To eliminate bias, intentional or unintentional, you first have to be conscious of it. Without acknowledging that you are not treating similarly situated individuals similarly, the bias perpetuates, hardens and become impossible to eradicate. Police shootings? College admissions? No, I'm referring to coverage of the Democratic presidential primary race.
Earnest, enlightened editors and producers may think they are "following the story," but they are making it by affording excessive coverage, rather superficial coverage at that, to three white males, former vice president Joe Biden, Sen Bernie Sanders, I-Vt., and Beto O'Rourke.
My colleague Margaret Sullivan writes about the fallout from the Vanity Fair cover story on O'Rourke. "Somehow, despite a remarkably diverse Democratic field - which includes a record number of women, a gay man and several people of color - the B-Boys (that is, Beto, Biden and Bernie) - were off and running," she observes. From the Vanity Fair cover to the days of "Does Bernie still have it?" coverage to "Will Joe run or not?" you could easily go through a week of TV coverage and not know, for example, this was a historic election with six women (including four senators) in the race. Sullivan warns, "The news media undoubtedly was part of the equation. With more than 18 months to go before the 2020 election, the love and attention was not being dished out in equal measure."
It's actually worse than that. O'Rourke is behind Sen. Kamala Harris, D-Calif., in most polls. so even using the inane metric of covering the "leading" candidates almost a year before the race starts, the balance of coverage between the two is out of whack.
Well, there is all that excitement about Beto! Yes, the media frenzy has a way of creating anticipation - and then covering its handiwork. Anyone seen the excitement at a Harris rally? (Oh, her coverage is about shopping trips.) The media's job is to cover what is going on not only in white Iowa and at Penn State or among Sanders's almost entirely white audiences. Its job is to cover what the candidates are saying, not merely their fundraising hauls.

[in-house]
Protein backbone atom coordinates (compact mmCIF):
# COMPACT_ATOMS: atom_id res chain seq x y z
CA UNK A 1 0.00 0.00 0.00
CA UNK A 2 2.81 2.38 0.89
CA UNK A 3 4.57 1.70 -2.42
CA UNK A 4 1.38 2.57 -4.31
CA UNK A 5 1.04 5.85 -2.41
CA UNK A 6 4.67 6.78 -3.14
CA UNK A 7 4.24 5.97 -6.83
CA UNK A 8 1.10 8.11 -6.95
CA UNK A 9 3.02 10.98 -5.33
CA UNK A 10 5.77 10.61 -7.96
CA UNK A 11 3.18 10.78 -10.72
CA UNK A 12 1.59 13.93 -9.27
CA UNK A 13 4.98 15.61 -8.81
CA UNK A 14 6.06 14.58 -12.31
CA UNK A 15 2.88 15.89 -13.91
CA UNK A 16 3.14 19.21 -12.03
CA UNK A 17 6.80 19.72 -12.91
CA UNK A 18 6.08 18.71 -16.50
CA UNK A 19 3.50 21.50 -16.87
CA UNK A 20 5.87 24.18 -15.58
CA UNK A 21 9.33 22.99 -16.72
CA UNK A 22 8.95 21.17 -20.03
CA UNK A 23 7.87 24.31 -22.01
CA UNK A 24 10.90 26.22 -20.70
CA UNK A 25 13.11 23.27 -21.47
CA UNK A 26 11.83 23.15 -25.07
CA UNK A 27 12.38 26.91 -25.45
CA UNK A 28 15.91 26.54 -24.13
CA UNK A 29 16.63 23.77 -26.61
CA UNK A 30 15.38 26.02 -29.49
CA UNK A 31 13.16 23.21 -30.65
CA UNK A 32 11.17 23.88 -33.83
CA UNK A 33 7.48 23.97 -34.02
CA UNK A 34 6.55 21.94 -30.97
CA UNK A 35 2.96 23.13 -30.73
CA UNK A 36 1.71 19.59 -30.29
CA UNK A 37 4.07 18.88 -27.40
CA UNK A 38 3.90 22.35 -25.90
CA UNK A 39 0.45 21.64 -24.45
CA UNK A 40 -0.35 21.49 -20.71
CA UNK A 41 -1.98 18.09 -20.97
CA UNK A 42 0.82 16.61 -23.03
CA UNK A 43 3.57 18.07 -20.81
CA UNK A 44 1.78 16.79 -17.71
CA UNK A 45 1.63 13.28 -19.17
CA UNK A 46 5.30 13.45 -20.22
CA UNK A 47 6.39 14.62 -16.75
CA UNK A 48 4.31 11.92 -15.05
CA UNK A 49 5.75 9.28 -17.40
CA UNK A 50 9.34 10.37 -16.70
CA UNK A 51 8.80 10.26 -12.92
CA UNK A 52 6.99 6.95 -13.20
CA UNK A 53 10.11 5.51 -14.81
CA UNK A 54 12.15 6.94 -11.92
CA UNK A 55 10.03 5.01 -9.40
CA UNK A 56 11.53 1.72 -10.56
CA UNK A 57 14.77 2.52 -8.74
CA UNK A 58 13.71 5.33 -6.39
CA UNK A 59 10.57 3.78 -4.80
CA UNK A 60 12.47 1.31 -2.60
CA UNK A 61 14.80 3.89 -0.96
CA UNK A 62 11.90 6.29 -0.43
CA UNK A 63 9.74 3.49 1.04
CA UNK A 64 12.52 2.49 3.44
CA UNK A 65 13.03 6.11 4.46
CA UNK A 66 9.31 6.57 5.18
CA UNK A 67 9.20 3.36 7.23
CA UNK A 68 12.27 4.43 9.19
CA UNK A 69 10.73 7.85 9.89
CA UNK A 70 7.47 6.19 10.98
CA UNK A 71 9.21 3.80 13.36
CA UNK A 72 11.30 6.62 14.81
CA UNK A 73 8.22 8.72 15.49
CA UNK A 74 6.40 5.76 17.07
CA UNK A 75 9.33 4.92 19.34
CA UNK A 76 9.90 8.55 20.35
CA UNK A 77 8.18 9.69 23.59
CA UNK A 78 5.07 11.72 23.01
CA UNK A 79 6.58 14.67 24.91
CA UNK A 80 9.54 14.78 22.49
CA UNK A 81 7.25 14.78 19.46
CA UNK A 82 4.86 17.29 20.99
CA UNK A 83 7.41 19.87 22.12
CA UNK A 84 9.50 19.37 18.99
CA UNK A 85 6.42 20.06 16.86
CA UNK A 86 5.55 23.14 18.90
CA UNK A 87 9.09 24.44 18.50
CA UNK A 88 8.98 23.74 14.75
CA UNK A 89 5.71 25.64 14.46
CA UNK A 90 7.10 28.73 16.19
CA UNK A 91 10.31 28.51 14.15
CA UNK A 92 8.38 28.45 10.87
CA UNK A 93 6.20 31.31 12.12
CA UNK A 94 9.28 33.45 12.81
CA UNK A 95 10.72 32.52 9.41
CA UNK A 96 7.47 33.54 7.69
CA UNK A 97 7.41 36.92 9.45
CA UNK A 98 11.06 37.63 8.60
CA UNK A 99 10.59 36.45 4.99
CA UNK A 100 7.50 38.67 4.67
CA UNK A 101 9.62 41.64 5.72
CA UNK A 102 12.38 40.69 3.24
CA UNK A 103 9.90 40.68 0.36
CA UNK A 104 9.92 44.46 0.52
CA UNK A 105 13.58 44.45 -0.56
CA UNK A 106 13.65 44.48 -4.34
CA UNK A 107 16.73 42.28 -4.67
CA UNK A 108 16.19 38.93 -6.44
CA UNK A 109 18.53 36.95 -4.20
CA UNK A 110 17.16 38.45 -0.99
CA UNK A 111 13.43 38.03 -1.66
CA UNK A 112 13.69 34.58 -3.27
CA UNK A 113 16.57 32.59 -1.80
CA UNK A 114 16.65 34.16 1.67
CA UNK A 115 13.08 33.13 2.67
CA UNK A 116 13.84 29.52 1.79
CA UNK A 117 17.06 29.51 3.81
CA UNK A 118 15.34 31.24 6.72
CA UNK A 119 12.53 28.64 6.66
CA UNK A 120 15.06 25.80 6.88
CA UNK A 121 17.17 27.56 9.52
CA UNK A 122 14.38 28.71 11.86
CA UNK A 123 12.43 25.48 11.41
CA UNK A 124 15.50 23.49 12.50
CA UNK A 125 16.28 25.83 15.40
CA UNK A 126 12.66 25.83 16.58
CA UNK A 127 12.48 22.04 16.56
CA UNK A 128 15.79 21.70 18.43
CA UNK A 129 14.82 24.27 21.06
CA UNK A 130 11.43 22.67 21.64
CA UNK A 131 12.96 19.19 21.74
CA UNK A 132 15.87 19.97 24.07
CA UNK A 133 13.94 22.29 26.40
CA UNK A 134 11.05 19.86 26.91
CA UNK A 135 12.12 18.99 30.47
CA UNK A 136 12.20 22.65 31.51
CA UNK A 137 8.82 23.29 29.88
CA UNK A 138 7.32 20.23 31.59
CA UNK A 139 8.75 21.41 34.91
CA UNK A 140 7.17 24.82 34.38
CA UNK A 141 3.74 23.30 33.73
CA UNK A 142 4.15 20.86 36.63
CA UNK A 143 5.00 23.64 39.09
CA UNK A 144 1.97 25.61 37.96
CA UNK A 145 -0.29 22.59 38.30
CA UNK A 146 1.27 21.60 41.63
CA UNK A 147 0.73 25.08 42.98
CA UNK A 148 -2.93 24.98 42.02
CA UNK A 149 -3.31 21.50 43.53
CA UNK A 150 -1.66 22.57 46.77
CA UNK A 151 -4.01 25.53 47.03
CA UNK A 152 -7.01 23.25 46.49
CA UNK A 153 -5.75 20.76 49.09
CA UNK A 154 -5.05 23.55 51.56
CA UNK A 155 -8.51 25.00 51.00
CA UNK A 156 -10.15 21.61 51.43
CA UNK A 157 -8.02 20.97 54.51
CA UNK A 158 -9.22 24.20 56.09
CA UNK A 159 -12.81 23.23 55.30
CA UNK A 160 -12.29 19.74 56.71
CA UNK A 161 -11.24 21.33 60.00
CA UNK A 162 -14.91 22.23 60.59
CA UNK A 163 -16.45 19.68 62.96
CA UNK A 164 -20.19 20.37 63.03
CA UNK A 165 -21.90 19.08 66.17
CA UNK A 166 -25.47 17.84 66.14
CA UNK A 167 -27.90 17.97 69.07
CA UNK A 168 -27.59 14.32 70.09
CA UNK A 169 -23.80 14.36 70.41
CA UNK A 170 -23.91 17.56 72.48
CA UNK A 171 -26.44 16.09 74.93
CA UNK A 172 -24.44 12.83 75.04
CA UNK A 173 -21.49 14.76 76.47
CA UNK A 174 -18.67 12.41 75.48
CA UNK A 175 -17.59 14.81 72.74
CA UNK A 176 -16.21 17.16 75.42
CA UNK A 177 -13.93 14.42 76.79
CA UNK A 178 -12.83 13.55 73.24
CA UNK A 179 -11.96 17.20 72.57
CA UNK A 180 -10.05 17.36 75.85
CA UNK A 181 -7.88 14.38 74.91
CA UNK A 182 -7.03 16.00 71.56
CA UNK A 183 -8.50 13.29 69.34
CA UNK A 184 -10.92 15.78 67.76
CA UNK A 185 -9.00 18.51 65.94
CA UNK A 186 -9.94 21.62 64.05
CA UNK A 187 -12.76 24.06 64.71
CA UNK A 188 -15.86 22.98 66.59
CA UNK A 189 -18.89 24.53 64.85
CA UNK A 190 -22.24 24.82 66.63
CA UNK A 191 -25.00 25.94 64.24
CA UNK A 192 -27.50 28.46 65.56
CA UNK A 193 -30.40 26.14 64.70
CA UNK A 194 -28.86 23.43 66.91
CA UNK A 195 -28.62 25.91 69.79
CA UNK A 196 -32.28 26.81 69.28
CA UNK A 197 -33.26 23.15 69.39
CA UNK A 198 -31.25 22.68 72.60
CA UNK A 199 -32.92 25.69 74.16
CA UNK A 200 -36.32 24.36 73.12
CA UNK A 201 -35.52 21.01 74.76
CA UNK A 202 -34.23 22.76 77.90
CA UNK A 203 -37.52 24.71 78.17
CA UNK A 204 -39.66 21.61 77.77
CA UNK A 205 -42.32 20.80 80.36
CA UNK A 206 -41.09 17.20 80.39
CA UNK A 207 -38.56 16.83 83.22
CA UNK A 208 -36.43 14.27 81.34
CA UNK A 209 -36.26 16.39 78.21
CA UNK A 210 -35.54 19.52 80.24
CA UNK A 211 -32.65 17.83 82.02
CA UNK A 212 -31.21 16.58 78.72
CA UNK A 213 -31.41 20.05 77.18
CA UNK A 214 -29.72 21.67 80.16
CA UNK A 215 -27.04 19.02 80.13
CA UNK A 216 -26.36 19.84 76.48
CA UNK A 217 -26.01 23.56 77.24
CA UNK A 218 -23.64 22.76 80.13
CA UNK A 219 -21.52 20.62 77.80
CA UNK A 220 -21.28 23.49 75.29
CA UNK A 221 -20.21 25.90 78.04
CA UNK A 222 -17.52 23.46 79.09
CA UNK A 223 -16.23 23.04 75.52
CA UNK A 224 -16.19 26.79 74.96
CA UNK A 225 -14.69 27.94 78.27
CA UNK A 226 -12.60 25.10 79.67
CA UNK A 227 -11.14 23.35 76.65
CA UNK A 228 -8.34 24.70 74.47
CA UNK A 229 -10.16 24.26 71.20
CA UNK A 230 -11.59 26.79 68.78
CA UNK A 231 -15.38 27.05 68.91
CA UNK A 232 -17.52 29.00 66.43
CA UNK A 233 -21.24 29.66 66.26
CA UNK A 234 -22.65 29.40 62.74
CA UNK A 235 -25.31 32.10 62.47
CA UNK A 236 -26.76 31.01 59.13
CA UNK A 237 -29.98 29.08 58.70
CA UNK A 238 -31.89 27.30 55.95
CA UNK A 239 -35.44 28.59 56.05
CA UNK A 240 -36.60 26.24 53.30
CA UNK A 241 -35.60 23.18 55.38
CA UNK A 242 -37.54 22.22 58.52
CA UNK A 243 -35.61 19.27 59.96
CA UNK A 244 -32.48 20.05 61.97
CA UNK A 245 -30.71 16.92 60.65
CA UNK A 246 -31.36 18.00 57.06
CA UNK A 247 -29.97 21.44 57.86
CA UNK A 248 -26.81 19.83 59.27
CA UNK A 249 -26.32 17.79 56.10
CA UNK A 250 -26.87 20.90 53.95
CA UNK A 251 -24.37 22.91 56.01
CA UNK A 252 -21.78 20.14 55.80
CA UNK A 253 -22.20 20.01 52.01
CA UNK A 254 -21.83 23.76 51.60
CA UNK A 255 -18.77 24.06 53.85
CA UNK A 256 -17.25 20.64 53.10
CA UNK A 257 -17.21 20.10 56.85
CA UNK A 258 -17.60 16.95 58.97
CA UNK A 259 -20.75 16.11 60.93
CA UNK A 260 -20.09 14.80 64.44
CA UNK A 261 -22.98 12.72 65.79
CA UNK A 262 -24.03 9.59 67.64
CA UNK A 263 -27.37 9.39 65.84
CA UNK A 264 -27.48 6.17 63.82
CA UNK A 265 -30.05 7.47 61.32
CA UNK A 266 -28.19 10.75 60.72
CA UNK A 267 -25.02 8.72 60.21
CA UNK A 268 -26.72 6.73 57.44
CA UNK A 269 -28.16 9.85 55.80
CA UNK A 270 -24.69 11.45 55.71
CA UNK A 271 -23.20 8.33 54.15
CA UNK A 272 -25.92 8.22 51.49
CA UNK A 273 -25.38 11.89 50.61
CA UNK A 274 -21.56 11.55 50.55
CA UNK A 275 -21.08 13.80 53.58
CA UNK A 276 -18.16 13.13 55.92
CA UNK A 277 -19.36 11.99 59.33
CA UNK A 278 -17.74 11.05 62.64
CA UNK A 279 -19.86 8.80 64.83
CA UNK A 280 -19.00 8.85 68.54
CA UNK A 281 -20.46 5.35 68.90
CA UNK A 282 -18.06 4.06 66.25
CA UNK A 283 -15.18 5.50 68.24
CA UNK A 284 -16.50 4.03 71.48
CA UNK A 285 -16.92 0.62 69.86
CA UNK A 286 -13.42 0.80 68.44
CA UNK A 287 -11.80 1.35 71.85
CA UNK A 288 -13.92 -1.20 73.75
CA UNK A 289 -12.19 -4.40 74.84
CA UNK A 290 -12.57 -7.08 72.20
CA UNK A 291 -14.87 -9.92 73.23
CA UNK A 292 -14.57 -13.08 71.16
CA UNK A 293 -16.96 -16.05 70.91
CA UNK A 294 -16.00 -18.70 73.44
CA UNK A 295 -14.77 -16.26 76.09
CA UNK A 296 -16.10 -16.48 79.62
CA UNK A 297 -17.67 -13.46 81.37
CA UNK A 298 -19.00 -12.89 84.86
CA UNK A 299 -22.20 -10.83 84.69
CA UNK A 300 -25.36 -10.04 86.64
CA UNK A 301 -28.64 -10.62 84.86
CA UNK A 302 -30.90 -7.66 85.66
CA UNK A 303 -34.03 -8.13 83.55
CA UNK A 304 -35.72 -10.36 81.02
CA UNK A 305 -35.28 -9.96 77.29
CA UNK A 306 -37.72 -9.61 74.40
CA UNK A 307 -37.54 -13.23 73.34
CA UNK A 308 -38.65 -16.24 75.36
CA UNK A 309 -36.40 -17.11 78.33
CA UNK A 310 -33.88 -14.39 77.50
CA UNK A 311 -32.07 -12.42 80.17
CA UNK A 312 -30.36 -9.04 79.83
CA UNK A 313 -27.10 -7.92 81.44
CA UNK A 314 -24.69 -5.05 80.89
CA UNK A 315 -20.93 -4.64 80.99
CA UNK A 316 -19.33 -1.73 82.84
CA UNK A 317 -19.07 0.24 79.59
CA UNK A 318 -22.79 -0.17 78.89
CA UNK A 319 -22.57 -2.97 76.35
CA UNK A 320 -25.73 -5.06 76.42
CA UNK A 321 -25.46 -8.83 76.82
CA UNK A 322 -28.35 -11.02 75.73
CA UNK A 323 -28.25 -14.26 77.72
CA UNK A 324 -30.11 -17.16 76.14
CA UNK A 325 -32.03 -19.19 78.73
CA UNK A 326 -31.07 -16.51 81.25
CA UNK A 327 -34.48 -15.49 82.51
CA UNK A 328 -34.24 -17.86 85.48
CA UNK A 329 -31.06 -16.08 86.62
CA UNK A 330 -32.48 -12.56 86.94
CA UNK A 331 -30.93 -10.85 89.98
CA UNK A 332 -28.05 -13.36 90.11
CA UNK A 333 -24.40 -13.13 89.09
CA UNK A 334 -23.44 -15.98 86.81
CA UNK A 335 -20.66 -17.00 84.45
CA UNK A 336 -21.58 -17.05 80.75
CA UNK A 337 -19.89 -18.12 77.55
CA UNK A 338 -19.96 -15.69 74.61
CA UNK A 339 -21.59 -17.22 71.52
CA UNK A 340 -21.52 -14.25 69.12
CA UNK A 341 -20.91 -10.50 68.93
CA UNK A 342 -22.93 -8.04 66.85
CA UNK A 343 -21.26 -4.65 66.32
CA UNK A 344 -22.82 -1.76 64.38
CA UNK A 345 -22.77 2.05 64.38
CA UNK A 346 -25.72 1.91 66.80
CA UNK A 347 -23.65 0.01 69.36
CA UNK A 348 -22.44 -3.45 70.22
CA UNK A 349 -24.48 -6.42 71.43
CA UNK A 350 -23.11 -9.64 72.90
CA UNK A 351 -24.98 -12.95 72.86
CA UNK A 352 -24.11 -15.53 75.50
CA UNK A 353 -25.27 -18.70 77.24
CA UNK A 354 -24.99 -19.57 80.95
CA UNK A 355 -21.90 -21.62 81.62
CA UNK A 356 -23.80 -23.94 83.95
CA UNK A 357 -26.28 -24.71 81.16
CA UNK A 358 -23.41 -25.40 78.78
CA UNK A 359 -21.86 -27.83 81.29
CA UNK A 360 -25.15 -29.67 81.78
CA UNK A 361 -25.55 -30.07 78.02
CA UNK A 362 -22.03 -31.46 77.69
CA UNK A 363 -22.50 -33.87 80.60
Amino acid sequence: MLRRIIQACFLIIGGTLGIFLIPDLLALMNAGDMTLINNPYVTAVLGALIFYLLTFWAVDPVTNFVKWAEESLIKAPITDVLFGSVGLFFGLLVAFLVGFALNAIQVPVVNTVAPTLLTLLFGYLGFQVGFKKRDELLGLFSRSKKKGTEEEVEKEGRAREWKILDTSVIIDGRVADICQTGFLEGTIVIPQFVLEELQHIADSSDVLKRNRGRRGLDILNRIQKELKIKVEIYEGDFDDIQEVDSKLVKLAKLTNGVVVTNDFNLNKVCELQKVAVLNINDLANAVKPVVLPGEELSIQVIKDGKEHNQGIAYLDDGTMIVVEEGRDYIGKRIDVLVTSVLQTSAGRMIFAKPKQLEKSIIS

We have a race already covered by slogan - for or against Medicare-for-all? - the sort of dumbed-down coverage in which even the candidates getting excessive coverage escape close scrutiny of their positions and backgrounds. Has Sanders released his tax returns? He promised to nearly a month ago. Has O'Rourke been asked some specific foreign policy questions or even asked why he has so few policy positions? If they are going to lavish coverage on the three B's, at least make it more exacting.
Whether a product of racial and gender bias or just obsession with superficiality, presidential coverage of the 2020 Democratic primaries is shaping up to be just as misleading and imbalanced as was the coverage of the 2016 GOP primaries. With the exception of town halls - and kudos especially to Jake Tapper, who does an exceptional job - we once more risk selection of a candidate devoid of substance and artificially pumped up by shallow media coverage.
What is to be done? Let's suggest a few rules of the road. First, every day requires coverage of a mix of candidates, some well-known and some hardly known.
Second, until he wins something or makes news other than by showing up, the O'Rourke coverage needs to be scaled way back - and equal to that of similarly situated candidates in the top four or five in most polls. If he actually gives a substantive speech, by all means cover it!
Third, every candidate needs to be asked where his/her tax returns are; what their qualifications are for being commander in chief; what they plan to do about the debt; and when they've ever challenged the orthodoxy of their party (or base). In other words, start asking harder questions and interviewing others who know something about these candidates' backgrounds.
Fourth, if you are going to focus on a stereotypical quality - female boss from hell - you better look at more than one candidate to see if she's really so unusual.
Voters are ultimately responsible for learning about the candidates. Right now, however, the media isn't helping much if the goal really is to inform voters about their choices and test the candidates' mettle.
Jennifer Rubin writes reported opinion for The Washington Post.